To maintain his cover identity, Pilecki lived under various assumed names and changed jobs frequently. He would work as a jewelry salesman, a bottle label painter and as night manager of a construction warehouse. Nevertheless, Pilecki was informed in July 1946 that his actual identity had been uncovered by the MBP. He was ordered to leave the country, but he refused to do so.


In April 1947, he began independently collecting evidence of Soviet atrocities committed in Poland during the 1939–1941 occupation (like Katyń) as well as evidence of the unlawful arrest and prosecution of Home Army veterans and ex-members of the Polish Armed Forces in the West, which often resulted in execution or imprisonment.




Pilecki was arrested by agents of the Ministry of Public Security on 8 May 1947, and he was repeatedly tortured before going to trial.  But Pilecki sought to protect other prisoners and revealed no sensitive information.

A show trial took place on 3 March 1948. Pilecki was charged with illegal border crossing, use of forged documents, not enlisting with the military, carrying illegal arms, espionage for General Władysław Anders, espionage for "foreign imperialism" (British intelligence), and planning to assassinate several officials of the Ministry of Public Security of Poland. Pilecki denied the assassination charges, as well as espionage, although he admitted to passing information to the 2nd Polish Corps, of which he considered himself an officer and thus claimed that he was not breaking any laws. He pleaded guilty to the other charges.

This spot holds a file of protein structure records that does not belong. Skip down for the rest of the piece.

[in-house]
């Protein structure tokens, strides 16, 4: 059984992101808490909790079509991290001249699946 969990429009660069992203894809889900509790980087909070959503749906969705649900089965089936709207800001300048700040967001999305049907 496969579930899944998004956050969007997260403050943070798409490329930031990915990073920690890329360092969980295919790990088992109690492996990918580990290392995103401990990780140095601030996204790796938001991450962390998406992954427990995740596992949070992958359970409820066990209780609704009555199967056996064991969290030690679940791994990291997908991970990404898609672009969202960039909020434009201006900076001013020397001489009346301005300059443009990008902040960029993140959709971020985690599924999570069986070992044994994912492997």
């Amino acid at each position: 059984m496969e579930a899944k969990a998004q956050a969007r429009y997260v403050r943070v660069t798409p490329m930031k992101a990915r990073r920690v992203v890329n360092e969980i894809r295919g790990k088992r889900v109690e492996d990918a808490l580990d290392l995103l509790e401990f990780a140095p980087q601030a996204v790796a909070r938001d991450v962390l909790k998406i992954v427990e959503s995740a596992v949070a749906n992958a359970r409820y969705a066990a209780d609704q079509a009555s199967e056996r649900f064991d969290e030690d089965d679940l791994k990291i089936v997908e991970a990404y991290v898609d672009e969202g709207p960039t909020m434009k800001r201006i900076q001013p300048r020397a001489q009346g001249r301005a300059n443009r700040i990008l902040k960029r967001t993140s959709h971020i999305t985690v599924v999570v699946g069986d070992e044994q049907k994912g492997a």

He was sentenced to death on 15 May with three of his comrades, and he was executed with a shot to the back of the head at the Mokotów Prison in Warsaw on 25 May 1948 by Staff Sergeant Piotr Śmietański (who was nicknamed "The Butcher of Mokotow Prison" by the inmates).


"I've been trying to live my life so that in the hour of my death I would rather feel joy, than fear." — Pilecki after the announcement of the death sentence

Pilecki's place of burial has never been found but is thought to be somewhere within Warsaw's Powązki Cemetery. After the fall of Communism in Poland, a cenotaph was erected in his memory at Ostrowa Mazowiecka Cemetery. In 2012, Powązki Cemetery was partially excavated in an effort to find his remains.



More info: https://www.rnz.co.nz/national/programmes/ninetonoon/audio/2018705699/the-man-who-volunteered-to-go-to-auschwitz

More info: https://en.wikipedia.org/wiki/Witold_Pilecki

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I will upload some of my photographs from the Auschwitz camp from 2009.
I will leave no comment...





More info: https://en.wikipedia.org/wiki/Maximilian_Kolbe